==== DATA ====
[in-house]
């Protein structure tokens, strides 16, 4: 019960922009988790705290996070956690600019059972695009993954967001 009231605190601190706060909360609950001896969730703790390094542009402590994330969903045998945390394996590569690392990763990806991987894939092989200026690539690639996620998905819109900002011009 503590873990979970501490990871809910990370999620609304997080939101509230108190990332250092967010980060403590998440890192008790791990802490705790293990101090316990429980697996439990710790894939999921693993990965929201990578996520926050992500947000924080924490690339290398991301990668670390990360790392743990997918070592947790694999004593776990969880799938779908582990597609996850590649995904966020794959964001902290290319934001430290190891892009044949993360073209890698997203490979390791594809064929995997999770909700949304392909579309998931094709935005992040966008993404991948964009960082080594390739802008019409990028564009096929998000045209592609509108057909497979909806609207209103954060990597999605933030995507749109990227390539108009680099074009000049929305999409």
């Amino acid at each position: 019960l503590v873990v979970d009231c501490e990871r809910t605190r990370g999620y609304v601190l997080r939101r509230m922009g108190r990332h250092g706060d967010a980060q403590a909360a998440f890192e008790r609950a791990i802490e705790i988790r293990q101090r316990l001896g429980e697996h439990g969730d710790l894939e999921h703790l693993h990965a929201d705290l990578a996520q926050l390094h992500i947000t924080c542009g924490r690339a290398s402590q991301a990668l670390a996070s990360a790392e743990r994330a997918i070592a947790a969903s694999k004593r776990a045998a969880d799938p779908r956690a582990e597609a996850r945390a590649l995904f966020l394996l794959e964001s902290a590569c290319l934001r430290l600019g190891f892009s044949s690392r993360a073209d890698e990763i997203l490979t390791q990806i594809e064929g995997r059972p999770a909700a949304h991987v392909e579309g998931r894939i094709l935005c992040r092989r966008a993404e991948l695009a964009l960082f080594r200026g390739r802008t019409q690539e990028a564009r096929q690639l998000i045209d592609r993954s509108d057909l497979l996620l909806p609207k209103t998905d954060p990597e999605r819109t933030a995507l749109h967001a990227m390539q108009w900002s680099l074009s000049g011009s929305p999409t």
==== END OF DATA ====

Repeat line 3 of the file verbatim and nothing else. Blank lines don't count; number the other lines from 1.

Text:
């Amino acid at each position: 019960l503590v873990v979970d009231c501490e990871r809910t605190r990370g999620y609304v601190l997080r939101r509230m922009g108190r990332h250092g706060d967010a980060q403590a909360a998440f890192e008790r609950a791990i802490e705790i988790r293990q101090r316990l001896g429980e697996h439990g969730d710790l894939e999921h703790l693993h990965a929201d705290l990578a996520q926050l390094h992500i947000t924080c542009g924490r690339a290398s402590q991301a990668l670390a996070s990360a790392e743990r994330a997918i070592a947790a969903s694999k004593r776990a045998a969880d799938p779908r956690a582990e597609a996850r945390a590649l995904f966020l394996l794959e964001s902290a590569c290319l934001r430290l600019g190891f892009s044949s690392r993360a073209d890698e990763i997203l490979t390791q990806i594809e064929g995997r059972p999770a909700a949304h991987v392909e579309g998931r894939i094709l935005c992040r092989r966008a993404e991948l695009a964009l960082f080594r200026g390739r802008t019409q690539e990028a564009r096929q690639l998000i045209d592609r993954s509108d057909l497979l996620l909806p609207k209103t998905d954060p990597e999605r819109t933030a995507l749109h967001a990227m390539q108009w900002s680099l074009s000049g011009s929305p999409t």